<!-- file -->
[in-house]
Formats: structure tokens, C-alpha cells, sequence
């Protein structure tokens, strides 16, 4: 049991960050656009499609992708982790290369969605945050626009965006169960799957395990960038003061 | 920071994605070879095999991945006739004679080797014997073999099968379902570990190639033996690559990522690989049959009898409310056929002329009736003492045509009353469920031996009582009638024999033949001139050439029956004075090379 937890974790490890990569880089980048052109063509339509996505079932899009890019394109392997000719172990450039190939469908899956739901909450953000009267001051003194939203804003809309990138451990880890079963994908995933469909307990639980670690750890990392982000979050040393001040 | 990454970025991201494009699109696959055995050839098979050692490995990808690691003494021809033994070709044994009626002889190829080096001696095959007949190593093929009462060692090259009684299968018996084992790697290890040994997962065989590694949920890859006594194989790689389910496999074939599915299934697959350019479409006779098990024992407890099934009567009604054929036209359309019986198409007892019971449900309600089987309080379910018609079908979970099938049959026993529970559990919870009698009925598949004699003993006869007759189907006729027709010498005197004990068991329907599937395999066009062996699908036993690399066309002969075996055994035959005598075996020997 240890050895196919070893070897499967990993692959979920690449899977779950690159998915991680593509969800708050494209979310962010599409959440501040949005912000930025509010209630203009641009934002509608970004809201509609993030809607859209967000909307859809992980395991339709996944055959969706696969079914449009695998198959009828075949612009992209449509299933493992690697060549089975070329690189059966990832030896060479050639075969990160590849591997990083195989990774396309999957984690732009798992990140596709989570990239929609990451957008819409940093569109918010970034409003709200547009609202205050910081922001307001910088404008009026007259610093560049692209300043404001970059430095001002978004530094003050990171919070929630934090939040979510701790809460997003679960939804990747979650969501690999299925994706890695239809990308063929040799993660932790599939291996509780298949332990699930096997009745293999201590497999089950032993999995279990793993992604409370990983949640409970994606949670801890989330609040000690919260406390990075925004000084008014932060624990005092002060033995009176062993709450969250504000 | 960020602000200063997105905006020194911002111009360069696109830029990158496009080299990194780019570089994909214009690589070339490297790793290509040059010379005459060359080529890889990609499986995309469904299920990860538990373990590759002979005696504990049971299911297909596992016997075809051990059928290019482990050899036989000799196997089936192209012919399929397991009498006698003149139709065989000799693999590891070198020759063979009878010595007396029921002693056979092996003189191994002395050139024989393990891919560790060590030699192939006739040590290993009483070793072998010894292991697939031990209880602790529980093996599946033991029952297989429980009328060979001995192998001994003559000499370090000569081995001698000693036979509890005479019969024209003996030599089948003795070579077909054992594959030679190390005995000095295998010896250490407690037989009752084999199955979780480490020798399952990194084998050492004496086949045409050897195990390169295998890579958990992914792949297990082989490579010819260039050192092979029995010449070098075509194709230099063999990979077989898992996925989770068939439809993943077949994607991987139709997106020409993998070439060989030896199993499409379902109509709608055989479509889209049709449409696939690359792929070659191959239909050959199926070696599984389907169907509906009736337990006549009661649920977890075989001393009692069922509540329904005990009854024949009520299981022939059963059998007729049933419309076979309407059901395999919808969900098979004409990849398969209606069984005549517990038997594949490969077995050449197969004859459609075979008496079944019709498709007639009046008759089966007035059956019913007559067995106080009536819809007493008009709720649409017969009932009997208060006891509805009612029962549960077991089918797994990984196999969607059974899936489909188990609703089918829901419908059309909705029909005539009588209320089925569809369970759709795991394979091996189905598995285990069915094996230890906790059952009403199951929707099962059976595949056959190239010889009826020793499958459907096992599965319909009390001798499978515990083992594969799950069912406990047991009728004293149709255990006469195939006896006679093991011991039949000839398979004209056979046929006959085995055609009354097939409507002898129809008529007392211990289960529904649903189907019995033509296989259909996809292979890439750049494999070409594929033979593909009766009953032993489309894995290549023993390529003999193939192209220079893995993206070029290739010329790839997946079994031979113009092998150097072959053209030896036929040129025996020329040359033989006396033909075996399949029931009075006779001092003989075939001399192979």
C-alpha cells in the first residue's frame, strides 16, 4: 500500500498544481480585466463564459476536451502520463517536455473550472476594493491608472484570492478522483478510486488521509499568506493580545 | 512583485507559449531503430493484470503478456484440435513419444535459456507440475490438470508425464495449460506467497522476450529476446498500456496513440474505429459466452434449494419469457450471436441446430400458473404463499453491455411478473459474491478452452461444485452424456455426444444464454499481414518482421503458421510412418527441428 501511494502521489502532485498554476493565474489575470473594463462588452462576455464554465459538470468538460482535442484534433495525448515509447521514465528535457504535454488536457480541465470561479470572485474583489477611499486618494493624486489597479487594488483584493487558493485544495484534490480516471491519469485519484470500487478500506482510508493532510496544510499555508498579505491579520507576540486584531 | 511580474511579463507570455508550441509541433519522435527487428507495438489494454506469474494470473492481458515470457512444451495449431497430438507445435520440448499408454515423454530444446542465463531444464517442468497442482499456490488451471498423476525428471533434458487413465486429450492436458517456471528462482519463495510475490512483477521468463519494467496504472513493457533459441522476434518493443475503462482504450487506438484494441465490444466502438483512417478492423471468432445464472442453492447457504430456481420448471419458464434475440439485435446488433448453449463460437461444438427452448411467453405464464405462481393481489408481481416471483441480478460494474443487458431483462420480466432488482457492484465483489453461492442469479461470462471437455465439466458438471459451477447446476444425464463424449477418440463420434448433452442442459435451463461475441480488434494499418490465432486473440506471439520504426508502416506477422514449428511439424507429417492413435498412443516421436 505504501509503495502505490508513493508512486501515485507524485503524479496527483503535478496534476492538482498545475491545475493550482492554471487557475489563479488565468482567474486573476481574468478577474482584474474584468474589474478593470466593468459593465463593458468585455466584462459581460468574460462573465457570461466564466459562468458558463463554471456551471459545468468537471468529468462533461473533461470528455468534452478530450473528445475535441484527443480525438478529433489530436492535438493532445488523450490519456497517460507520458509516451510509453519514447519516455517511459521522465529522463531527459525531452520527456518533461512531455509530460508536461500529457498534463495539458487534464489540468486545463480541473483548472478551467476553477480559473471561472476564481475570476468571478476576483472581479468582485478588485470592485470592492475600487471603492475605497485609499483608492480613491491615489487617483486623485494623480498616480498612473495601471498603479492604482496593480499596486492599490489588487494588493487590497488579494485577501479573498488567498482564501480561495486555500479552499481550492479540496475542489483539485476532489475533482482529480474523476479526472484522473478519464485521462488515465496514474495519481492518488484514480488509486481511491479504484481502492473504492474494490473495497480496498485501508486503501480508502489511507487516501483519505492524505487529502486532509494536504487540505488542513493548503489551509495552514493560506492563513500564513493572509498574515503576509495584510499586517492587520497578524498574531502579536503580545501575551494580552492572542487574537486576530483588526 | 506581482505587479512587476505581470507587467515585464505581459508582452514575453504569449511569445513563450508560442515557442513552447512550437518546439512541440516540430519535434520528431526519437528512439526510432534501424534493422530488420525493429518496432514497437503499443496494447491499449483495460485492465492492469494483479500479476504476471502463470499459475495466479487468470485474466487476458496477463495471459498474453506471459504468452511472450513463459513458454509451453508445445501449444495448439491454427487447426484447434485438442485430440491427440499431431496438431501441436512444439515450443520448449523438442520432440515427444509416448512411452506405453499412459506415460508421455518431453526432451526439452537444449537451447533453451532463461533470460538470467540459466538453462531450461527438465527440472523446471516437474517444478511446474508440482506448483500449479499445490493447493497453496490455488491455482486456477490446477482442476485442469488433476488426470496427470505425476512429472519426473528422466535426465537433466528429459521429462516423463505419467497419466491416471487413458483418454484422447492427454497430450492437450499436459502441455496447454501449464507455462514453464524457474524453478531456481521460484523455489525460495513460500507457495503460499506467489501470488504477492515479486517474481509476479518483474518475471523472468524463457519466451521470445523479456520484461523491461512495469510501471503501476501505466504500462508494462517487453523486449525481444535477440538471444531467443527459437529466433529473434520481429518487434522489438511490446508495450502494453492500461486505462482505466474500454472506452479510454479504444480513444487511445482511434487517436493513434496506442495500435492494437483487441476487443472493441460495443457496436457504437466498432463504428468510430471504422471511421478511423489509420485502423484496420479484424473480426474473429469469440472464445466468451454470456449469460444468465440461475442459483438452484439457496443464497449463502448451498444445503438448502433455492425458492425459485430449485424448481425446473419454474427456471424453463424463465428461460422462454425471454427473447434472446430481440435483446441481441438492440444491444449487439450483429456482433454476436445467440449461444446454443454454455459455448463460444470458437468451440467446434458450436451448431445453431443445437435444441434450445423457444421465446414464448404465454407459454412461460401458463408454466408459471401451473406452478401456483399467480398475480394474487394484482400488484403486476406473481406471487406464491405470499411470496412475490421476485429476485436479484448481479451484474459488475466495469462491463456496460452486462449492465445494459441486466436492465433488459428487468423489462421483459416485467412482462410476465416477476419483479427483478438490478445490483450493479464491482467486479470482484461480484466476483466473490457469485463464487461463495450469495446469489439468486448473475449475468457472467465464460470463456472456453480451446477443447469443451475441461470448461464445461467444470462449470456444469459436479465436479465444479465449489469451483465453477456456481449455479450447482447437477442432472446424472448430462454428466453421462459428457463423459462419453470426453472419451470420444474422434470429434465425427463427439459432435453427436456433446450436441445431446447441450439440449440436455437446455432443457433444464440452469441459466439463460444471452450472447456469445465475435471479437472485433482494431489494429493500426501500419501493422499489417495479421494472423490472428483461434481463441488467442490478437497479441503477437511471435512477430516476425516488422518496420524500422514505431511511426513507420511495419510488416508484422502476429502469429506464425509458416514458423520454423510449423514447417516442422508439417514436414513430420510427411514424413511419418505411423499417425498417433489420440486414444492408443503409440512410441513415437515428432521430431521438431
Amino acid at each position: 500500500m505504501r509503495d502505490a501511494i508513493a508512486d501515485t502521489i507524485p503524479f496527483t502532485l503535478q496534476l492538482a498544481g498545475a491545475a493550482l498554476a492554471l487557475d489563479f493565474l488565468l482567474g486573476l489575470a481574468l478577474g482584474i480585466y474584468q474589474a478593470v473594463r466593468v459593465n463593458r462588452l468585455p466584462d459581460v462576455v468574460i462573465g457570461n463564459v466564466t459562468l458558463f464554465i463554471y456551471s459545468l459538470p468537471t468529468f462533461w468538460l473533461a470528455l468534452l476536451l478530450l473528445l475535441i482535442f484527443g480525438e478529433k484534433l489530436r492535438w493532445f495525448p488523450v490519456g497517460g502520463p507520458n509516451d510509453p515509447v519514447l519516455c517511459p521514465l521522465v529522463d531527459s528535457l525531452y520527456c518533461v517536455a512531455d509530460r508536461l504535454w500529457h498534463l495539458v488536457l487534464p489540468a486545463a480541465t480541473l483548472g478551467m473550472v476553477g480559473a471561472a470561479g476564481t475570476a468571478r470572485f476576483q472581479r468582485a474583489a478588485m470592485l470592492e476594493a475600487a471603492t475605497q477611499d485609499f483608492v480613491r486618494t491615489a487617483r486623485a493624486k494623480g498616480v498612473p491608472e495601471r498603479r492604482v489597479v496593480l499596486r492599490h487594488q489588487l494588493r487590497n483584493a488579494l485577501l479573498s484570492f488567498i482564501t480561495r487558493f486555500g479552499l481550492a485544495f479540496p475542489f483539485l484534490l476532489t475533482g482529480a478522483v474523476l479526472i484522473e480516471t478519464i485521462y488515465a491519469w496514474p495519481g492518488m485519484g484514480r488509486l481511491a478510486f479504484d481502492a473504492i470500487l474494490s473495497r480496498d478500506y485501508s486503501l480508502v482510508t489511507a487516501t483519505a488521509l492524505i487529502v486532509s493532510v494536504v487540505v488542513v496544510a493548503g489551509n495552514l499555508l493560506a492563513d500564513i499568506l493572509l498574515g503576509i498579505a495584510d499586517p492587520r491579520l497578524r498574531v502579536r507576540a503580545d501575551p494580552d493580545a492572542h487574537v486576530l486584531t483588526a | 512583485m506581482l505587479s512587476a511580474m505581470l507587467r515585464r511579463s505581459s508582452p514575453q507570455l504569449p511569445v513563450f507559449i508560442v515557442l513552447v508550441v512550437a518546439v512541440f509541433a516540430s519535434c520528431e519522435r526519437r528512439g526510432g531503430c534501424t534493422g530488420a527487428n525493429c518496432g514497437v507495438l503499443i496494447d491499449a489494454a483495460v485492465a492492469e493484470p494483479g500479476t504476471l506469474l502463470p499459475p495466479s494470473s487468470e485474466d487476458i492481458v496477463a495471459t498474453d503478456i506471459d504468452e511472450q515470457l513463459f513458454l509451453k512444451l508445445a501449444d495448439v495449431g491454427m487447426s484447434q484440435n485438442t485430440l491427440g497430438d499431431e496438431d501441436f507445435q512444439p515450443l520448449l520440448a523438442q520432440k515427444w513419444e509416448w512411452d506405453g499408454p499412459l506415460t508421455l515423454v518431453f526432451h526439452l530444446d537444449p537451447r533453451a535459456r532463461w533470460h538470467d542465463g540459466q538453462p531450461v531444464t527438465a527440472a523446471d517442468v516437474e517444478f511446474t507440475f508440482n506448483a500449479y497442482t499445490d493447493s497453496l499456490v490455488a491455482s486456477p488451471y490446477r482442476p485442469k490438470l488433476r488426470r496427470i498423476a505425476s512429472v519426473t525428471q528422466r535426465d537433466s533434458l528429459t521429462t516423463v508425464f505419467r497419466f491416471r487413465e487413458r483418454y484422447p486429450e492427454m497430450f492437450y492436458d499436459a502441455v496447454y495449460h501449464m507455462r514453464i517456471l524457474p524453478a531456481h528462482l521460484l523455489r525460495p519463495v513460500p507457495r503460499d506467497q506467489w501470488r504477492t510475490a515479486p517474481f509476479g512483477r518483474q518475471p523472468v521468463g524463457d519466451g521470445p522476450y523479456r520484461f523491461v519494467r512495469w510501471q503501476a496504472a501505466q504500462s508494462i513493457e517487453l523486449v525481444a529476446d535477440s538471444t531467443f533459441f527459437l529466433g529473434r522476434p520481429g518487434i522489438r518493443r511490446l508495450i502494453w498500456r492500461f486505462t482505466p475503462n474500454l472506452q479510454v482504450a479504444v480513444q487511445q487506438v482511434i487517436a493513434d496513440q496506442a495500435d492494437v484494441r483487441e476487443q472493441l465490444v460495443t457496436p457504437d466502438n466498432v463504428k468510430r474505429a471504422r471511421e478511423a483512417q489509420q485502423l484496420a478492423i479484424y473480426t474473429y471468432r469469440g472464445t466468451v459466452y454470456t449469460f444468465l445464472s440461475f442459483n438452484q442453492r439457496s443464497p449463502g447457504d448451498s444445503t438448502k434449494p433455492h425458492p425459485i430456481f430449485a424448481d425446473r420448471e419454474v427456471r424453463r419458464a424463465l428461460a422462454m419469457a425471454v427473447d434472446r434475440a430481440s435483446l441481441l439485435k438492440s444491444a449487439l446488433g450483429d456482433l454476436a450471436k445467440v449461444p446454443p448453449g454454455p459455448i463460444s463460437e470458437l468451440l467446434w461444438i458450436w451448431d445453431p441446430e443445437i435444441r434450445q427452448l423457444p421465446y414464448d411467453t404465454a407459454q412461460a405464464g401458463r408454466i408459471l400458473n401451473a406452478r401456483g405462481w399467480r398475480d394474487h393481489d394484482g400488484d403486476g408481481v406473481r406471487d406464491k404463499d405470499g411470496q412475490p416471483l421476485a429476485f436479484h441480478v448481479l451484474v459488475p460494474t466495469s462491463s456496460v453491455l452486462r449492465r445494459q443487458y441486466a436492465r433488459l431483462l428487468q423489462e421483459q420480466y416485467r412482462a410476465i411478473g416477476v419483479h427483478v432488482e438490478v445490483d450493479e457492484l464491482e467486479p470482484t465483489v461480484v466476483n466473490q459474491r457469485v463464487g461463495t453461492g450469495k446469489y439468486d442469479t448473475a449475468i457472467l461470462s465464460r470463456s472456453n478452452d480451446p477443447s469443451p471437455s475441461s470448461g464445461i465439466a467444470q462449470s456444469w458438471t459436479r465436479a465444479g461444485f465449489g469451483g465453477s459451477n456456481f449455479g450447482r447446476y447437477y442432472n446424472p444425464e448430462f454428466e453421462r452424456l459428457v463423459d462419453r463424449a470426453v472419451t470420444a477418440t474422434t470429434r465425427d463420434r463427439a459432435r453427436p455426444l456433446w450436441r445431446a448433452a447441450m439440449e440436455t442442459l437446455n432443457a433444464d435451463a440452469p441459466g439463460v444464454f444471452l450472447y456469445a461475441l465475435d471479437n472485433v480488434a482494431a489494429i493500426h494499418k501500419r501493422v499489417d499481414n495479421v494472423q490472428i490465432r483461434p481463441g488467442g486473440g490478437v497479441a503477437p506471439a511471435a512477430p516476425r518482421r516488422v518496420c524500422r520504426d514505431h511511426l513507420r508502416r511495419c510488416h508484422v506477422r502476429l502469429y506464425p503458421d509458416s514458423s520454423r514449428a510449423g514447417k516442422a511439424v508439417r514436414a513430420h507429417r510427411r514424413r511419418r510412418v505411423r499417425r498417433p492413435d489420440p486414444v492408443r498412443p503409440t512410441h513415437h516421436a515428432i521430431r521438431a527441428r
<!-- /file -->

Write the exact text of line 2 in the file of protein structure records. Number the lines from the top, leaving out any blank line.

Formats: structure tokens, C-alpha cells, sequence